The FAA issued a Special Airworthiness Information Bulletin (SAIB) Jan. 18 in the wake of a crash investigation that revealed “many pilots have a misunderstanding of what the design maneuvering velocity (speed), VA, represents.”
While the informational bulletin stems from an airliner accident, the information applies to pilots of all certificated planes, as well as special light-sport category airplanes (S-LSA), experimental light-sport airplanes (E-LSA), and experimental amateur-built airplanes, according to FAA officials.
On Nov. 12, 2001, American Airlines Flight 587 crashed shortly after takeoff from New York’s John F. Kennedy International Airport, killing all 260 people aboard and five people on the ground. The National Transportation Safety Board (NTSB) determined “the probable cause of this accident was the in-flight separation of the vertical stabilizer as a result of the loads beyond ultimate design loads that were created by the first officer’s unnecessary and excessive rudder pedal inputs.”
In the SAIB, FAA officials note that “many pilots believe that as long as the airplane is at or below this maneuvering speed, they can make any control inputs they desire without any risk of harm to the airplane. This is not true. The design maneuvering speed (VA) is the speed below which you can move a single flight control, one time, to its full deflection, for one axis of airplane rotation only (pitch, roll or yaw), in smooth air, without risk of damage to the airplane.”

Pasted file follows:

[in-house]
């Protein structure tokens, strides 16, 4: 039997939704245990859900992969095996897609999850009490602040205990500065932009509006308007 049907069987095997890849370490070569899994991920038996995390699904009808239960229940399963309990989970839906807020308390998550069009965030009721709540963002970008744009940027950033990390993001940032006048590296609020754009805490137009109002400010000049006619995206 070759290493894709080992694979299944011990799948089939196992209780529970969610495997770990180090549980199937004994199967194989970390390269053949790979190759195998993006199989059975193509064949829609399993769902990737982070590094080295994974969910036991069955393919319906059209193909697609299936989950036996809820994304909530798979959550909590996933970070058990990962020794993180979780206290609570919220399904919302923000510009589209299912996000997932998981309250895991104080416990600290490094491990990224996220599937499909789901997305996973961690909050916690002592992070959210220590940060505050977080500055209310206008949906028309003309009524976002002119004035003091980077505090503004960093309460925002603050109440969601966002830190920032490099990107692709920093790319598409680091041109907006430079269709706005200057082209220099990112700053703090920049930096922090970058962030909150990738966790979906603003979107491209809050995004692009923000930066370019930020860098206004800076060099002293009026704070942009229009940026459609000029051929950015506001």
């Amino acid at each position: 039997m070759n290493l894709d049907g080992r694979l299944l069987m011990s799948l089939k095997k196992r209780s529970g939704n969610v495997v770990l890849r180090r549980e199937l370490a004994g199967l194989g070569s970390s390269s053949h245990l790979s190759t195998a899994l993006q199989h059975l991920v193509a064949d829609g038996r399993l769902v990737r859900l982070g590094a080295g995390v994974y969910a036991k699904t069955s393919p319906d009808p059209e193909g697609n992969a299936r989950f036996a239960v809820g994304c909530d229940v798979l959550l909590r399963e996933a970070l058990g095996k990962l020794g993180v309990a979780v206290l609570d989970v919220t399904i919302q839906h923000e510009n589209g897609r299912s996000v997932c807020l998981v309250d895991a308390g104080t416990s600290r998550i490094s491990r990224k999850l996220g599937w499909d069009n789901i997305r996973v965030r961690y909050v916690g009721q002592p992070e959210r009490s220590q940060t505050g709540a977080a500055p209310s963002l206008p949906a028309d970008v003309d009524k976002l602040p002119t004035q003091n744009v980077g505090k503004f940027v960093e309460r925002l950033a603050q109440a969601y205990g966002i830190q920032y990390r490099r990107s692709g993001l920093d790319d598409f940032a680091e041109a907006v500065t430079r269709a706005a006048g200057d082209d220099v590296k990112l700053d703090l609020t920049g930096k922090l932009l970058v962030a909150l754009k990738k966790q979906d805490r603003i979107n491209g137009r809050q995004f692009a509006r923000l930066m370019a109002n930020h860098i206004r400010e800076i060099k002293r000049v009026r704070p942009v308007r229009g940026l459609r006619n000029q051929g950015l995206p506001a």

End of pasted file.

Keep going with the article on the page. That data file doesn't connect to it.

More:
“Even though experimental airplanes may not have a published VA, they will still have some maximum maneuvering speed associated with the maximum structural design loads,” the SAIB continues. “Therefore, the pilot should be aware of what speed this is.”
Regulations governing the design strength requirements for airplanes require adequate strength for full control deflection (below VA). However, they do not require the manufacturer to make the airplane strong enough to withstand full control input followed by a full control input in the opposite direction, even below VA. Neither do they require the manufacturer to design the airplane for more than one simultaneous full control input, such as full ailerons with full elevator and/or rudder, according to the SAIB.
VA, as published in the airplane flight manual or pilot’s operating handbook, is valid for operation at the gross weight stated, which is typically at max gross weight.
“It is especially important to note that VA decreases as the airplane weight decreases,” the SAIB said. “At first, this may seem counter intuitive. All pilots understand that when the airplane is subjected to an external force, such as the aerodynamic force from a control surface, the airplane responds by accelerating (rotational acceleration) about one of the airplane’s axes.”
This higher acceleration gives rise to higher loads on the airplane structure. Therefore, as the airplane weight decreases, the allowable maneuvering speed must also decrease, to ensure that the airframe is not damaged.
Recommendations in the SAIB include:
- Do not apply a full deflection of a control, followed immediately by a full deflection in the opposite direction.
- Do not apply full multiple control inputs simultaneously; i.e., pitch, roll and yaw simultaneously, or in any combination thereof, even if you are below VA.
- Reduce VA when operating below gross weight.
For more information: FAA.gov